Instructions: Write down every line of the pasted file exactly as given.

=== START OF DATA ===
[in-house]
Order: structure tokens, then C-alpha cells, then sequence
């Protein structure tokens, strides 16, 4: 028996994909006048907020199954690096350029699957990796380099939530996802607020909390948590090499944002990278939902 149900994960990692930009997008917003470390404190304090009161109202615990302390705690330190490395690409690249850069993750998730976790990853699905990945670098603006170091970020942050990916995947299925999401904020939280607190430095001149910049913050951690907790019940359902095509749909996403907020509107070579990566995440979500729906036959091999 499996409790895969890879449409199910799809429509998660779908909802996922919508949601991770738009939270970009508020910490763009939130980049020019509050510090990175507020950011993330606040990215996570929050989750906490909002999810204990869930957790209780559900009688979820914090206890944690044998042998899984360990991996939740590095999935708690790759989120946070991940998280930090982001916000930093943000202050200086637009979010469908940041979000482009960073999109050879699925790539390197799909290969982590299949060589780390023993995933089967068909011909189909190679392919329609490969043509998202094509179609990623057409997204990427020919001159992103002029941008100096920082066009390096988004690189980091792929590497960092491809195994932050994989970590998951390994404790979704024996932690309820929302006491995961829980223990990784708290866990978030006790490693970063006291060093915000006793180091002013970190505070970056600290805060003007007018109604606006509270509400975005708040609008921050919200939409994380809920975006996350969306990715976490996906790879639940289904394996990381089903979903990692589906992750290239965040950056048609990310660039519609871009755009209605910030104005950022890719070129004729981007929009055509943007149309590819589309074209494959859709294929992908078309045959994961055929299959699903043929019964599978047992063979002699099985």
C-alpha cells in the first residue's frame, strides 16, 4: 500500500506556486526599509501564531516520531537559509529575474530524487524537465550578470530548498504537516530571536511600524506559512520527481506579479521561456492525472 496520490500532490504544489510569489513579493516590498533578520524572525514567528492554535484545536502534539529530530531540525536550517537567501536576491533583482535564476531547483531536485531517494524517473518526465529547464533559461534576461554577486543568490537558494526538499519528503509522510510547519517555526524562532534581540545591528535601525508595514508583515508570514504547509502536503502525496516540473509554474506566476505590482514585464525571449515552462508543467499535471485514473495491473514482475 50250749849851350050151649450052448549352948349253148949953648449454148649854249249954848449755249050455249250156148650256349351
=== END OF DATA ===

[in-house]
Order: structure tokens, then C-alpha cells, then sequence
């Protein structure tokens, strides 16, 4: 028996994909006048907020199954690096350029699957990796380099939530996802607020909390948590090499944002990278939902 149900994960990692930009997008917003470390404190304090009161109202615990302390705690330190490395690409690249850069993750998730976790990853699905990945670098603006170091970020942050990916995947299925999401904020939280607190430095001149910049913050951690907790019940359902095509749909996403907020509107070579990566995440979500729906036959091999 499996409790895969890879449409199910799809429509998660779908909802996922919508949601991770738009939270970009508020910490763009939130980049020019509050510090990175507020950011993330606040990215996570929050989750906490909002999810204990869930957790209780559900009688979820914090206890944690044998042998899984360990991996939740590095999935708690790759989120946070991940998280930090982001916000930093943000202050200086637009979010469908940041979000482009960073999109050879699925790539390197799909290969982590299949060589780390023993995933089967068909011909189909190679392919329609490969043509998202094509179609990623057409997204990427020919001159992103002029941008100096920082066009390096988004690189980091792929590497960092491809195994932050994989970590998951390994404790979704024996932690309820929302006491995961829980223990990784708290866990978030006790490693970063006291060093915000006793180091002013970190505070970056600290805060003007007018109604606006509270509400975005708040609008921050919200939409994380809920975006996350969306990715976490996906790879639940289904394996990381089903979903990692589906992750290239965040950056048609990310660039519609871009755009209605910030104005950022890719070129004729981007929009055509943007149309590819589309074209494959859709294929992908078309045959994961055929299959699903043929019964599978047992063979002699099985």
C-alpha cells in the first residue's frame, strides 16, 4: 500500500506556486526599509501564531516520531537559509529575474530524487524537465550578470530548498504537516530571536511600524506559512520527481506579479521561456492525472 496520490500532490504544489510569489513579493516590498533578520524572525514567528492554535484545536502534539529530530531540525536550517537567501536576491533583482535564476531547483531536485531517494524517473518526465529547464533559461534576461554577486543568490537558494526538499519528503509522510510547519517555526524562532534581540545591528535601525508595514508583515508570514504547509502536503502525496516540473509554474506566476505590482514585464525571449515552462508543467499535471485514473495491473514482475 50250749849851350050151649450052448549352948349253148949953648449454148649854249249954848449755249050455249250156148650256349351